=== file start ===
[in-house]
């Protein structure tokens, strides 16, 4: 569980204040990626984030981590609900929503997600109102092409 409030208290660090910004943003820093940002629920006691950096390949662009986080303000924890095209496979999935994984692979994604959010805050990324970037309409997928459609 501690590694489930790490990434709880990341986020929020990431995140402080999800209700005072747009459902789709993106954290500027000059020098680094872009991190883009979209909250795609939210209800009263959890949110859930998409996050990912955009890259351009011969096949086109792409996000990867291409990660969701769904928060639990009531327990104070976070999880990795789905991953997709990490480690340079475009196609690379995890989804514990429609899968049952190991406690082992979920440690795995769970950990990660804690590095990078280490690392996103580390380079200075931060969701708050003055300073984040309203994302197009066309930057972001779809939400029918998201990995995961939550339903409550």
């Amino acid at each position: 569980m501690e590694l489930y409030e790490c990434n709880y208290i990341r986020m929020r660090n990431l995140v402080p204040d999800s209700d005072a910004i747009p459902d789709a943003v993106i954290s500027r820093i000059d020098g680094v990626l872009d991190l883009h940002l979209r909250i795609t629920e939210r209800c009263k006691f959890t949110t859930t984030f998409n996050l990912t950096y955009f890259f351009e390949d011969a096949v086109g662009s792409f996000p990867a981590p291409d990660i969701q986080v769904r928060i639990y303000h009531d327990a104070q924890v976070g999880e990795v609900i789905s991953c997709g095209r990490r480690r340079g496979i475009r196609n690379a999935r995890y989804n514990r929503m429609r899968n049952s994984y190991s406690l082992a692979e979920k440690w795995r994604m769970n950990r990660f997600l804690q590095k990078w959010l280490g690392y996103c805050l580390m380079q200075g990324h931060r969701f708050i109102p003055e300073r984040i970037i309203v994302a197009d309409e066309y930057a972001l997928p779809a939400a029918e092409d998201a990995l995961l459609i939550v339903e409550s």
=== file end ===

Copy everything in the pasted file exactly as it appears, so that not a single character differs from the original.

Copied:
[in-house]
């Protein structure tokens, strides 16, 4: 569980204040990626984030981590609900929503997600109102092409 409030208290660090910004943003820093940002629920006691950096390949662009986080303000924890095209496979999935994984692979994604959010805050990324970037309409997928459609 501690590694489930790490990434709880990341986020929020990431995140402080999800209700005072747009459902789709993106954290500027000059020098680094872009991190883009979209909250795609939210209800009263959890949110859930998409996050990912955009890259351009011969096949086109792409996000990867291409990660969701769904928060639990009531327990104070976070999880990795789905991953997709990490480690340079475009196609690379995890989804514990429609899968049952190991406690082992979920440690795995769970950990990660804690590095990078280490690392996103580390380079200075931060969701708050003055300073984040309203994302197009066309930057972001779809939400029918998201990995995961939550339903409550």
């Amino acid at each position: 569980m501690e590694l489930y409030e790490c990434n709880y208290i990341r986020m929020r660090n990431l995140v402080p204040d999800s209700d005072a910004i747009p459902d789709a943003v993106i954290s500027r820093i000059d020098g680094v990626l872009d991190l883009h940002l979209r909250i795609t629920e939210r209800c009263k006691f959890t949110t859930t984030f998409n996050l990912t950096y955009f890259f351009e390949d011969a096949v086109g662009s792409f996000p990867a981590p291409d990660i969701q986080v769904r928060i639990y303000h009531d327990a104070q924890v976070g999880e990795v609900i789905s991953c997709g095209r990490r480690r340079g496979i475009r196609n690379a999935r995890y989804n514990r929503m429609r899968n049952s994984y190991s406690l082992a692979e979920k440690w795995r994604m769970n950990r990660f997600l804690q590095k990078w959010l280490g690392y996103c805050l580390m380079q200075g990324h931060r969701f708050i109102p003055e300073r984040i970037i309203v994302a197009d309409e066309y930057a972001l997928p779809a939400a029918e092409d998201a990995l995961l459609i939550v339903e409550s």